DAVIS, JOHN, Baptist minister and author; b. 7 or 8 Nov. 1802 at Liverpool, Eng., son of Richard Davis (or Davies); d. 14 Aug. 1875 at Charlottetown, P.E.I.
John Davis’ father was a prominent Baptist clergyman and four of his sons followed in his footsteps. John received his theological education at Horton College, Bradford, Yorkshire, and was ordained at Portsea, Hampshire, probably in 1829. When Richard Davis died in 1832, John wrote A brief memorial of the Reverend Richard Davis of Walworth (1833), his first published work.
After serving in several English churches, Davis came to North America, probably in 1845. Following a brief ministry in New Jersey, he became an agent for the American and Foreign Bible Society, which shared his belief in the folly of infant baptism. This belief he later developed in Circumcision and baptism, published in Charlottetown in 1867. His work with the society brought him to Yarmouth, N.S., in 1852; he was eventually persuaded to become co-pastor there with the aging Harris Harding*. During his pastorate two additional churches were established in Yarmouth when he sent his own members out to form “colonies” of his church.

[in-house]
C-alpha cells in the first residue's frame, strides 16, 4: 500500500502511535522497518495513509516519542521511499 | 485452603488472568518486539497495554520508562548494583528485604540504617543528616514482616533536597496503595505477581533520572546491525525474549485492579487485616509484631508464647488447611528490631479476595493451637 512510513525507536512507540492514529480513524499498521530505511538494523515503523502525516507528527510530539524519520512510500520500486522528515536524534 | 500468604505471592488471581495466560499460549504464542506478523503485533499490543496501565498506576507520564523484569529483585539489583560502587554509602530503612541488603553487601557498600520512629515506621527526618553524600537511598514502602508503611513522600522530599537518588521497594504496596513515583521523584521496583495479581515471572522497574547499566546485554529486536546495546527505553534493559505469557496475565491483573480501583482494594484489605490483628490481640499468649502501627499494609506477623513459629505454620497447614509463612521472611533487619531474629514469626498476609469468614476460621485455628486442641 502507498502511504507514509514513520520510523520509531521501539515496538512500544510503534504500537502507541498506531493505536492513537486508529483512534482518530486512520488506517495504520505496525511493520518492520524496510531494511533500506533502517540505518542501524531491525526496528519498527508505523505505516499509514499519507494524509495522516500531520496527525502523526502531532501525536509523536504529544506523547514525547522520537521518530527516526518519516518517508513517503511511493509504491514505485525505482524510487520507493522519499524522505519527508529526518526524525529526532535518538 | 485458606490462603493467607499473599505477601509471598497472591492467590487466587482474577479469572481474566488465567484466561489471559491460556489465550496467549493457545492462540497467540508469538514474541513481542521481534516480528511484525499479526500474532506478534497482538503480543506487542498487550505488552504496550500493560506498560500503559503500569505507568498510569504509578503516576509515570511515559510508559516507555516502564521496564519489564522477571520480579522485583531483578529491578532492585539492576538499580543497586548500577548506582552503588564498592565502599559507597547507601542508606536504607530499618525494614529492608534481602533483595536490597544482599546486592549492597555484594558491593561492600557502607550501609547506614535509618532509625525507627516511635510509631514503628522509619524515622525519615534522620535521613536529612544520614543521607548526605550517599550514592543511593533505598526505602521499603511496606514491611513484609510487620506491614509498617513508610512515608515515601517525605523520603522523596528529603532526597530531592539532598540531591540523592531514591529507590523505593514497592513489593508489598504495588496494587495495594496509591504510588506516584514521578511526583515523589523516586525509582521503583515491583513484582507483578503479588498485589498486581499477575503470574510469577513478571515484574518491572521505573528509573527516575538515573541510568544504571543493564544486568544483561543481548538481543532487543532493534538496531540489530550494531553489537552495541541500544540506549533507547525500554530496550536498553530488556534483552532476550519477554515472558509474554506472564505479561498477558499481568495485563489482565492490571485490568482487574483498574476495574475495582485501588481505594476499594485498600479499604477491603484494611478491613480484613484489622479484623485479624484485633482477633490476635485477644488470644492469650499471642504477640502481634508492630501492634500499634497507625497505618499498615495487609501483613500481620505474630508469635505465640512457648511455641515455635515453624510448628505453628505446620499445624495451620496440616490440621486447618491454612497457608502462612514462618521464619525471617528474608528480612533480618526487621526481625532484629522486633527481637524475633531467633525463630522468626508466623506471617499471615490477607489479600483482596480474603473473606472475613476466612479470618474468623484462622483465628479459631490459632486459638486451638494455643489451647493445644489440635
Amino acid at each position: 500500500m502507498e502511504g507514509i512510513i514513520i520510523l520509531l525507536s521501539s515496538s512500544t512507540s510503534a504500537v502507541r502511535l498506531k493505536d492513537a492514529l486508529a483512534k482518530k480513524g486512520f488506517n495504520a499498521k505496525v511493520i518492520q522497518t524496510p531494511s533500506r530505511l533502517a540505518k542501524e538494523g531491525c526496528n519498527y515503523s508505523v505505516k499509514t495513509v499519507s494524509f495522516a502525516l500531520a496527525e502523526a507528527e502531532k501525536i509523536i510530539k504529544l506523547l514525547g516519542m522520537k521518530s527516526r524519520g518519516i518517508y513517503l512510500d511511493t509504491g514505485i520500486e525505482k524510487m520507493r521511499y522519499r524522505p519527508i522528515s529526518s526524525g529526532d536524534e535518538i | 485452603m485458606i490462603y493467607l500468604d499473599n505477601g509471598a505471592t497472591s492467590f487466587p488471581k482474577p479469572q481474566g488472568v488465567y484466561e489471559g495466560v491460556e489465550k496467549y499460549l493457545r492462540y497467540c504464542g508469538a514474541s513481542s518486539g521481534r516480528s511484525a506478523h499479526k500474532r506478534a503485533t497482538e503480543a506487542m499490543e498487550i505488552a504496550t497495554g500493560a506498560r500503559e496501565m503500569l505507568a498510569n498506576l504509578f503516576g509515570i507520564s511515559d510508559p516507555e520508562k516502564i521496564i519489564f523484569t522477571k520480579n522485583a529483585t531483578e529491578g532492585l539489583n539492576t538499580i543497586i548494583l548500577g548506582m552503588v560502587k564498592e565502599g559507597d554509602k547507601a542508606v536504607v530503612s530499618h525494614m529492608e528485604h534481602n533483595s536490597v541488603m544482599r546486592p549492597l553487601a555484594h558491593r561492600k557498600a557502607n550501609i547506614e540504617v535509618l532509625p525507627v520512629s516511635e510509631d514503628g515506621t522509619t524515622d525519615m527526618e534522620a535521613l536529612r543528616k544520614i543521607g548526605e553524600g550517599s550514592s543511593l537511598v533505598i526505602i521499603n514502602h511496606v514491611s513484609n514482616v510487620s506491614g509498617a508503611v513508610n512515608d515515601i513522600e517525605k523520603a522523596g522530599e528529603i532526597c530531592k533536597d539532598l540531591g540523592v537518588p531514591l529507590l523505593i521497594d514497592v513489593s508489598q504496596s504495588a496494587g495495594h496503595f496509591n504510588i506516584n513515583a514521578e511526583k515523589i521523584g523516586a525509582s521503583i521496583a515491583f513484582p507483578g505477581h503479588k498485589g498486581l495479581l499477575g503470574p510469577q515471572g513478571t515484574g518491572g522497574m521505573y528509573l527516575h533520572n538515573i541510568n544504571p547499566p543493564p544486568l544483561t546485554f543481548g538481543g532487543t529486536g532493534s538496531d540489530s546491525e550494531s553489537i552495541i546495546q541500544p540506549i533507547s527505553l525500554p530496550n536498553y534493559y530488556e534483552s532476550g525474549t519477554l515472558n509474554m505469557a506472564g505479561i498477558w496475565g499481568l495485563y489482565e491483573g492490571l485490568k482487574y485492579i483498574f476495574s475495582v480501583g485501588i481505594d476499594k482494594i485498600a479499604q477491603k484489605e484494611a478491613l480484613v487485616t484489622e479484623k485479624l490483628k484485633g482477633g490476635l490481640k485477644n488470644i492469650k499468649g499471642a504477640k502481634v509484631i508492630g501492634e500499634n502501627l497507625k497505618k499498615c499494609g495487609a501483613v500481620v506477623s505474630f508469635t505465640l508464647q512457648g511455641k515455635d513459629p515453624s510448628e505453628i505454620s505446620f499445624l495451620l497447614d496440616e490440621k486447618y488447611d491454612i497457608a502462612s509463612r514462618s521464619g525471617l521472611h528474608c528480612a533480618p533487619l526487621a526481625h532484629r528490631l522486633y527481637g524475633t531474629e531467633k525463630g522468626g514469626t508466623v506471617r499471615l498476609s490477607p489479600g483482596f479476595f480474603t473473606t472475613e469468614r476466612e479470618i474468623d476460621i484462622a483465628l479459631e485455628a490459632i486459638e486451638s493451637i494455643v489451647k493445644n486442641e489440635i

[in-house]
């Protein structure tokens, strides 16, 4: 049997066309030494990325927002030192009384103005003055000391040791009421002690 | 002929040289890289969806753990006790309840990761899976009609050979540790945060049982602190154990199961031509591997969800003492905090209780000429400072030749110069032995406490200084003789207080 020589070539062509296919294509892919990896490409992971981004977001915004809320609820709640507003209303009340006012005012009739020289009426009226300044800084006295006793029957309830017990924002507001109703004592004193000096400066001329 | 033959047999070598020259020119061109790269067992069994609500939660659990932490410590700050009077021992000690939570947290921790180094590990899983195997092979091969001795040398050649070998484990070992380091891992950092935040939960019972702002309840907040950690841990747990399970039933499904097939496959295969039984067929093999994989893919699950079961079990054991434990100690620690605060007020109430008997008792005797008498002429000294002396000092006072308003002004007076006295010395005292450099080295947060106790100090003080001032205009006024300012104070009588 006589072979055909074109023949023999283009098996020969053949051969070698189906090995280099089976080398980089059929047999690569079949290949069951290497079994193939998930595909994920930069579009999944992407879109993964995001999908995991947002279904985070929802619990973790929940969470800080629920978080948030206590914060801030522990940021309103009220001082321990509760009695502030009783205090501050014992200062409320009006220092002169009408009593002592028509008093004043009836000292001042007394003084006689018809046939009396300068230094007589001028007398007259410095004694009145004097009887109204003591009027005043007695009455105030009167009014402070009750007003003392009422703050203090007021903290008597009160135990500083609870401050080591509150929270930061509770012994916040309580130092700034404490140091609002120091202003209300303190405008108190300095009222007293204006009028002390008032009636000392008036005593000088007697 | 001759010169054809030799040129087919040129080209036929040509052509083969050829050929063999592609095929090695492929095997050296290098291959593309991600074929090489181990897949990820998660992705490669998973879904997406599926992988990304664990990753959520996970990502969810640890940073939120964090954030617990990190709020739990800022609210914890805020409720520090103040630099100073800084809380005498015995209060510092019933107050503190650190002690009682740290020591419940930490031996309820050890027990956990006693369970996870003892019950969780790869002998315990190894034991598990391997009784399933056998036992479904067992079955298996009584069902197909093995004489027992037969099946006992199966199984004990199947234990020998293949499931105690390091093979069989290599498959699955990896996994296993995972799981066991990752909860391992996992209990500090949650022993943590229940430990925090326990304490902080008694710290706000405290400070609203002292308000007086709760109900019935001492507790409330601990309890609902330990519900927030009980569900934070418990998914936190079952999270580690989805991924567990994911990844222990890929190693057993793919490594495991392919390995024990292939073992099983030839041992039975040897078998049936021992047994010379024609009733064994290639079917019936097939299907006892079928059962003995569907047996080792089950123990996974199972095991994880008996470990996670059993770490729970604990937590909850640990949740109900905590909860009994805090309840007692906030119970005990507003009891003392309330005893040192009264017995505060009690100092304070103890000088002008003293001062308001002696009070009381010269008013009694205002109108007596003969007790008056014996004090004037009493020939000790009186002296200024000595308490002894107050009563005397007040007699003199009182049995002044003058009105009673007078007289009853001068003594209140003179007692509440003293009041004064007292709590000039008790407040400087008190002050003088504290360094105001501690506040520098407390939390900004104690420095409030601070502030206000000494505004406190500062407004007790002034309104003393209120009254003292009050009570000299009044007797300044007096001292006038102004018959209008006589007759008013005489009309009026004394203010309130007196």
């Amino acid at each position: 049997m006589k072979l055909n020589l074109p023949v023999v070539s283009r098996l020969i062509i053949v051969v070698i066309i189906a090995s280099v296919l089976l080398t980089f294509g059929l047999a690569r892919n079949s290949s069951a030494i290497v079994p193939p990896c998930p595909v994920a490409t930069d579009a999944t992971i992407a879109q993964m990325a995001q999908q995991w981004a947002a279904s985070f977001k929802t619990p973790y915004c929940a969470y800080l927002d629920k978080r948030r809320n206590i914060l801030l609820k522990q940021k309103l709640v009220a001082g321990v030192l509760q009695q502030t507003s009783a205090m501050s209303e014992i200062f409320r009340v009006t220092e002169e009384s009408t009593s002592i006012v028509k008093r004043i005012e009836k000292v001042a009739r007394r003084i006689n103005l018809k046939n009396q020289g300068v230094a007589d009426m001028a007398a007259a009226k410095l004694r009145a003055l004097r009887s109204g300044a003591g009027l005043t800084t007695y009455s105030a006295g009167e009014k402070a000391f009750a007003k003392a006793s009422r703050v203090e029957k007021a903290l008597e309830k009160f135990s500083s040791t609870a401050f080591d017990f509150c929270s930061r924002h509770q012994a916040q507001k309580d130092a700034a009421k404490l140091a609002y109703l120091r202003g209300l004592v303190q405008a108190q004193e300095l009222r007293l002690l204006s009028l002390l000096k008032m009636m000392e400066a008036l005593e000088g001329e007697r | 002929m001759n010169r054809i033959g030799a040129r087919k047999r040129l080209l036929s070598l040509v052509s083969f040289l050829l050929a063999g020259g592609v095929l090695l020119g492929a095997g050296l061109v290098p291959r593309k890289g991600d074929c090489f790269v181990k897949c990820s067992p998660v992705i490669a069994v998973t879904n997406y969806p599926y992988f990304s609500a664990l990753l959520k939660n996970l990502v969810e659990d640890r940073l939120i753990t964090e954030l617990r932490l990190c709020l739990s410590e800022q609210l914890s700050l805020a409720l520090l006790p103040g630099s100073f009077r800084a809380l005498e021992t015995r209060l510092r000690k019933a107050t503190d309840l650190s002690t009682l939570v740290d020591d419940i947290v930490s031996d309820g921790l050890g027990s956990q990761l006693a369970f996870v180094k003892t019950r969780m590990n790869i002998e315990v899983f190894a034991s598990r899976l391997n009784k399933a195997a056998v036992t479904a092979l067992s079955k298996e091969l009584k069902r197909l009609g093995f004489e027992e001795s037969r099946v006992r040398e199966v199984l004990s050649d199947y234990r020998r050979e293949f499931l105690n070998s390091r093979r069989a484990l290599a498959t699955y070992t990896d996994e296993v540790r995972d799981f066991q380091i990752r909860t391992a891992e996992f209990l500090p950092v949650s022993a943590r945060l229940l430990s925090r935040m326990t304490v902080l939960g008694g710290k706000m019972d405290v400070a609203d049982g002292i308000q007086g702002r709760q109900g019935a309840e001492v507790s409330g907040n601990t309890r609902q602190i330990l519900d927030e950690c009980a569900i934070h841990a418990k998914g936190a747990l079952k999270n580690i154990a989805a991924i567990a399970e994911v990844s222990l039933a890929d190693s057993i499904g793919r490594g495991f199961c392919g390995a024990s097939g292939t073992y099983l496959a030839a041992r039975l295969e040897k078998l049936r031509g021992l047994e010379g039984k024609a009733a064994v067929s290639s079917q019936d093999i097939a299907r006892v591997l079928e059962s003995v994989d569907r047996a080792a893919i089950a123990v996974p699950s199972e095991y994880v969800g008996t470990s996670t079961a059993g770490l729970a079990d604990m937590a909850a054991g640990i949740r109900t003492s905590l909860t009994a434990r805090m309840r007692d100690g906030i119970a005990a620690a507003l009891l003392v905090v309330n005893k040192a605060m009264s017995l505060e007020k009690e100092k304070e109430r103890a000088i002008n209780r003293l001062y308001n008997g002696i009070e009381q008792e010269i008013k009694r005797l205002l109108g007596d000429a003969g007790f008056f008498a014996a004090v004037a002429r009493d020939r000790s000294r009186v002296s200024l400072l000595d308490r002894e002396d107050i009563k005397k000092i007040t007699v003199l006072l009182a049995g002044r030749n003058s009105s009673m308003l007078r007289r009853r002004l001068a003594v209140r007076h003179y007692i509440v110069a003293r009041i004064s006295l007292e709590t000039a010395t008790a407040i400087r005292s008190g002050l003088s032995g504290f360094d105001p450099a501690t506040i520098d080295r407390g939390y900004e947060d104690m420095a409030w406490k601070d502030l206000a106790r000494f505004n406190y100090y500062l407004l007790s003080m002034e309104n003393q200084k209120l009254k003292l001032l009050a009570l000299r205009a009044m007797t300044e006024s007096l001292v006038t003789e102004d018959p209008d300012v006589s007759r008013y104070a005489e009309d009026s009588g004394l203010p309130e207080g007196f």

In 1855, the year after Harding’s death, John Davis resigned to move to New Brunswick. He visited Prince Edward Island as a representative of the New Brunswick Home Mission Board, and was invited to become pastor of the First Baptist Church in Charlottetown. At first he declined, but in 1858 he was persuaded to accept the position to represent both the Nova Scotia and the New Brunswick Home Mission boards on the Island. There he continued his work of colonization by establishing at least two more churches – St Peter’s Road and one called North River (West and Clyde River). Davis published The patriarch of western Nova Scotia: life and times of the late Rev. Harris Harding . . . in Charlottetown in 1866. He was instrumental in separating the churches in P.E.I. from those of Nova Scotia – a split designed to make work more effective and probably to provide some financial relief to Nova Scotia churches.
John Davis was noted among his contemporaries as a man of vigorous intellect, more interested in truth than in feeling; his preaching was instructive rather than emotional. He was described as an enthusiastic friend of liberty, of conscience, of trade, of the constitution, and of the press. A prominent member of Maritime Baptist circles, he was awarded an honorary ma by Acadia University in 1870. He resigned his pastorate in 1873 and died two years later, having outlived all his children.
Acadia University Library, “Historical sketch (1836–1874) of the Charlottetown Baptist Church,” W. B. Haynes